Power Supply design is all about detail. And a large part of that detail lies in the practical domain, largely because of the typically small number of microseconds of switching periods involved, and the even smaller tens of nanoseconds of switch transition times --- all these, in effect accentuating various "second-order" effects, that eventually end up playing prime havoc with "normal" expectations of how the circuit should behave. So not unsurprisingly, even after reading several books, most readers still find themselves no closer to the ultimate goal of designing an actual power supply. Sooner or later, all engineers start realizing the hard fact that designing a switching power supply isn't the trivial task it once seemed to be. But even after years of successfully mastering the underlying theory, the ultimate goal of creating a cost-effective, reliable and commercially viable power supply may still remain a distant dream, since success ultimately hinges on experience. That is, in fact, what clearly differentiates a senior and seasoned power supply engineer from the others --- the ability to navigate and surmount a veritable minefield of tricky issues that can only be learned the hard way, by actual hands-on experience on the job. This book presents practical knowledge the author acquired rather painfully, while working "in the trenches" for several years in major engineering companies scattered across several continents. This is intended to be the mythical senior engineer's "bag of tricks," finally made available in the form of an easy-to-read book on your shelf. This book will make life for the ambitious power supply engineer much simpler --- besides reducing significantly, the rigorous requirement of having to be a senior engineer's protégé for years on end, just to gain a small measure of real success in this field.
* A practical presentation that answers the important question: why is my switching converter behaving so differently than what I was expecting on the basis of my paper design? And how do I bridge that huge gap? * For the first time, a systematic and thorough discussion of troubleshooting switching power supplies. * Coverage of AC/DC and DC/DC power supplies. * Bench Evaluation of semiconductor ICs used in power conversion --- describing standard and unusual techniques mastered by the author, while testing similar chips at National Semiconductor. * Detailed coverage of vital topics that haven't been covered by available sources --- grounding systems, the subtleties of component datasheets, and using instruments and probes effectively. * Systematic investigation (type of failure mechanism, topology, etc.) and solutions for 5 years of reported power supply issues on a prominent, public web forum. This approach will ensure that engineers will not repeat the same mistakes. * A unique, readable style: personal and direct; no mystification--- just the plain truth, easily and logically explained, with plenty of pictures, graphs and plots.
Power supply design engineers.
Table of Contents
The practical relationship between efficiency and duty cycle; Understanding datasheets and selecting the right components; Power IC bench evaluation and Selection; Proper PCB layout Practices; Practical buck converters; The Forward Converter; Practical boost converters; The PFC boost pre-regulator; Practical buck-boost converters; The off-line Flyback converter; Bench setup and grounding issues; Lab Instrumentation; General Measurements and Troubleshooting Techniques; Specific Troubleshooting Scenarios: High Output ripple and noise, Poor Load transient response, Poor Output voltage regulation, Start-up problems, Unwanted and Desirable Jitter, Alternate Cycle Instabilities, Loop compensation issues, Catastrophic Blow-ups, Output foldback or shutdown, Improperly set Current limit issues, Short circuit, Over-voltage, Short-term and Long-term Thermal failures, Mysterious System Shutdowns, Magnetic saturation failures, Safety issues, Troubleshooting EMI, Line surge test failures, ESD related failures, Acoustic noise issues and techniques to circumvent, Mechanical failures, Diagnosing Low efficiency, Poor reliability and Stress testing, Vibration Testing, Burn-in/HAST/HALT/Overstress/DRT Tests, Design for Manufacturability issues; Sample Component Datasheets; Choosing the Right Inductor for your Application; 5 years of reported problems; Reference Tables and Graphs for Quick Design and Validation.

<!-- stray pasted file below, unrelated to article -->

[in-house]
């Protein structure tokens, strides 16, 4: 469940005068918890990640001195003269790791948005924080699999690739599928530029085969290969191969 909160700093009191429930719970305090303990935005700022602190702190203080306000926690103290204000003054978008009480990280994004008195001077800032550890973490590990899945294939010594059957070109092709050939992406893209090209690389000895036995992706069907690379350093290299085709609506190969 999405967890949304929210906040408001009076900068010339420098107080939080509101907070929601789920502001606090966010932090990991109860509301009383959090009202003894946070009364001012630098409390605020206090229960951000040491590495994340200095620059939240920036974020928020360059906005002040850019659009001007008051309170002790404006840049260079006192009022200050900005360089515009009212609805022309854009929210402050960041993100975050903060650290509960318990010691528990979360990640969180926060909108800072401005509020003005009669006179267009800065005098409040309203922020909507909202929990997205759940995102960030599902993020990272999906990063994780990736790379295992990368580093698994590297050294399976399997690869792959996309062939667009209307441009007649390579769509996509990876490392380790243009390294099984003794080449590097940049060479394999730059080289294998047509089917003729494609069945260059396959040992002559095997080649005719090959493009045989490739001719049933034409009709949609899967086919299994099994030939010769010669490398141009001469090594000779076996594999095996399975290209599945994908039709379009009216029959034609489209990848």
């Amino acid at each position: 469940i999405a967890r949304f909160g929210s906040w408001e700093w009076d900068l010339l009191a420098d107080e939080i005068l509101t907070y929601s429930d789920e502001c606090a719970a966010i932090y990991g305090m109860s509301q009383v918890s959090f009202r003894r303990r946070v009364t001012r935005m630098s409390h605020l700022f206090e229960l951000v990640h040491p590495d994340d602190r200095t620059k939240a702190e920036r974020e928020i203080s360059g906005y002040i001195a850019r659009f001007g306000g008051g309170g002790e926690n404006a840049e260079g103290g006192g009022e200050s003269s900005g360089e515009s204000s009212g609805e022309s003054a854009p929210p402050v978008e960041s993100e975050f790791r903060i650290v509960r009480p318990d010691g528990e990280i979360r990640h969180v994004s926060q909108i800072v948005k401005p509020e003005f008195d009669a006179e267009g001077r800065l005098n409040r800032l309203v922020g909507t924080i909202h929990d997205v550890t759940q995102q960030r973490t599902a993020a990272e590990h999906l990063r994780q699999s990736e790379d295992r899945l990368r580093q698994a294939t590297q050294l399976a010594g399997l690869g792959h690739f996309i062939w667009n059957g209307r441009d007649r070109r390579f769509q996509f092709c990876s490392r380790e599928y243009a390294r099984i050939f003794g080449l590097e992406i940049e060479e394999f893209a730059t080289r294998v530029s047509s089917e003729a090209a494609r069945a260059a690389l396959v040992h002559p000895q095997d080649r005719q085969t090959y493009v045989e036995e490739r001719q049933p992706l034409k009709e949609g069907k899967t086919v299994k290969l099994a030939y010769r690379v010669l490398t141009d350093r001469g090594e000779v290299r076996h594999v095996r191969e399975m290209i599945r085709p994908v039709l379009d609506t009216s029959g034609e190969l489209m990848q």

Sanjaya Maniktala is the author of several power electronics books and currently CTO of his own company, Chargedge. Mr. Maniktala earned several patents in power conversion and power over ethernet, including the floating buck regulator topology and mode transitioning in a buck-boost converter using a constant duty cycle difference technique. He initiated the first unified approach to switching topologies and was also the first to recognize, articulate and apply fundamental power and frequency scaling principles to resonant topologies, which resulted in the world's simplest one-page design methodology for LLC converters. Sanjaya holds degrees in physics from St. Stephen's College Delhi, IIT Bombay and Northwestern University Illinois. Professionally, he has worked in well-known companies such as Freescale, Siemens AG and Broadcom and spent over five years at National Semiconductor (now Texas Instruments) in Santa Clara, California.